12. With this LSWR "new" brake van and the SR Bulleid 59' coaches someone at Hornby has been reading my mind's wishlist for almost completing in RTR the rolling stock component of the North Cornwall of my dreams. Do we even have an annual wishlist poll anymore. I think I am going to have to switch to modeling 1920 in Wick or Thursoe and the Highland line so I can have anguished wishlist dreams again.
  13. Any rumor of long range plans to do additional streamlined Merchant Navy's. I bough the 1941 21C1 Channel Packet more as a display shelf model, but am looking for a slightly modified higher numbered MN that would have been hauling the Atlantic Coast Express in 1946-47 Waterloo to Salisbury. Still Southern Malachite of course. I can't abide nationalization paint schemes and the subsdquent utter disfiguration of the class. When the new MN's were announced it was pointed out that the tooling design allowed almost all variations up to the full rebuild. Now we have the Bullleid coaches and a fairly wide range of Maunsells with a proper 1945-47 MN we could have a fairly good RTR recreation of the finest last flowering of the Southern.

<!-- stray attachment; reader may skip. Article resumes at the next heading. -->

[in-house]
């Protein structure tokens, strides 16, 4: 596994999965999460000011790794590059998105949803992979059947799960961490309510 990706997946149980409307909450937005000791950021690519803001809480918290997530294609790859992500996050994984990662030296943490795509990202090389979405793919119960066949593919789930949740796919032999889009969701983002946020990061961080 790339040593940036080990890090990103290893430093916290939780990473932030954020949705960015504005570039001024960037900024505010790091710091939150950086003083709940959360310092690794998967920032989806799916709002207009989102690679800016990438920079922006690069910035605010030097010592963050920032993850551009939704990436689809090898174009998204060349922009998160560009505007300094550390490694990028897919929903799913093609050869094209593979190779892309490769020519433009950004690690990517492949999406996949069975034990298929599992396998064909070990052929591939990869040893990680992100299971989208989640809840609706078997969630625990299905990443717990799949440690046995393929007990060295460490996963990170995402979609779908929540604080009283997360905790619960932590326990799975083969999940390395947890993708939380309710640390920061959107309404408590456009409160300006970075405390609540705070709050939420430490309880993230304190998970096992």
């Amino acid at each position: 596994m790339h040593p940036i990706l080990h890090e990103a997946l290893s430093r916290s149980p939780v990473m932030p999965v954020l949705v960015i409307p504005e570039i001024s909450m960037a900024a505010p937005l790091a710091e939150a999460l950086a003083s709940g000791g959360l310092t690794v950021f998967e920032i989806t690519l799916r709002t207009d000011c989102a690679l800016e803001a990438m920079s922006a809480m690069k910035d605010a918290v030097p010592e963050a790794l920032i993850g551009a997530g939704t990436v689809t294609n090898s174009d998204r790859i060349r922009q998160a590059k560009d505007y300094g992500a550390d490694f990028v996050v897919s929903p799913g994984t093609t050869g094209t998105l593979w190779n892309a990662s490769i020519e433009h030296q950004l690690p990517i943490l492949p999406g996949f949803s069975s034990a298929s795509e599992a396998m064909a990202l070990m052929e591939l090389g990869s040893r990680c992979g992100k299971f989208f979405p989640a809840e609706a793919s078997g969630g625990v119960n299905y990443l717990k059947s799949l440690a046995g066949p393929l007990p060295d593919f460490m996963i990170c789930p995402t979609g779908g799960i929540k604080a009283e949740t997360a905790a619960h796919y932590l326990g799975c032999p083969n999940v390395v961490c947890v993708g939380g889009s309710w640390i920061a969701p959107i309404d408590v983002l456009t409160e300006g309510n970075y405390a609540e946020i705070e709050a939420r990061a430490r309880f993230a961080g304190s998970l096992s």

14. SK seems a little detached from the Bulleid coaches. Almost like he doesn't "own" them.